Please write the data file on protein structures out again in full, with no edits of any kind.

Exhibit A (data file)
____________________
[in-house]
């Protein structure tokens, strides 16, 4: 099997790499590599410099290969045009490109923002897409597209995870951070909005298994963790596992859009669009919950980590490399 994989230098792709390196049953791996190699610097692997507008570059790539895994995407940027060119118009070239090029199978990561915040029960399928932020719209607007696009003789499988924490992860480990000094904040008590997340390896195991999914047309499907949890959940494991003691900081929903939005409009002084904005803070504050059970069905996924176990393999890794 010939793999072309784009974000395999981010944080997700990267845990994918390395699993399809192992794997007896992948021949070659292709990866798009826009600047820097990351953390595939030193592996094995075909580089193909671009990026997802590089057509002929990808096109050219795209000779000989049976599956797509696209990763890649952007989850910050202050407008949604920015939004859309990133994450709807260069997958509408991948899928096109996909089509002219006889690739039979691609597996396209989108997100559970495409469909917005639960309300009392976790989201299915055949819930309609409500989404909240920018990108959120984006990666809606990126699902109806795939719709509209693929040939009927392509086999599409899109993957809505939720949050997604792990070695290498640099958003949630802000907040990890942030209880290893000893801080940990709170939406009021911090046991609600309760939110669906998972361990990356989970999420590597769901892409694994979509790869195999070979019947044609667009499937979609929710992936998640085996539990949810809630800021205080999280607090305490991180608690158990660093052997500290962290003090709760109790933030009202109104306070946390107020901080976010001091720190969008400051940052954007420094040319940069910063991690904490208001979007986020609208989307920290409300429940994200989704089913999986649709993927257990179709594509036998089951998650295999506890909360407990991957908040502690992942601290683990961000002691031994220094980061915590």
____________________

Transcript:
[in-house]
């Protein structure tokens, strides 16, 4: 099997790499590599410099290969045009490109923002897409597209995870951070909005298994963790596992859009669009919950980590490399 994989230098792709390196049953791996190699610097692997507008570059790539895994995407940027060119118009070239090029199978990561915040029960399928932020719209607007696009003789499988924490992860480990000094904040008590997340390896195991999914047309499907949890959940494991003691900081929903939005409009002084904005803070504050059970069905996924176990393999890794 010939793999072309784009974000395999981010944080997700990267845990994918390395699993399809192992794997007896992948021949070659292709990866798009826009600047820097990351953390595939030193592996094995075909580089193909671009990026997802590089057509002929990808096109050219795209000779000989049976599956797509696209990763890649952007989850910050202050407008949604920015939004859309990133994450709807260069997958509408991948899928096109996909089509002219006889690739039979691609597996396209989108997100559970495409469909917005639960309300009392976790989201299915055949819930309609409500989404909240920018990108959120984006990666809606990126699902109806795939719709509209693929040939009927392509086999599409899109993957809505939720949050997604792990070695290498640099958003949630802000907040990890942030209880290893000893801080940990709170939406009021911090046991609600309760939110669906998972361990990356989970999420590597769901892409694994979509790869195999070979019947044609667009499937979609929710992936998640085996539990949810809630800021205080999280607090305490991180608690158990660093052997500290962290003090709760109790933030009202109104306070946390107020901080976010001091720190969008400051940052954007420094040319940069910063991690904490208001979007986020609208989307920290409300429940994200989704089913999986649709993927257990179709594509036998089951998650295999506890909360407990991957908040502690992942601290683990961000002691031994220094980061915590």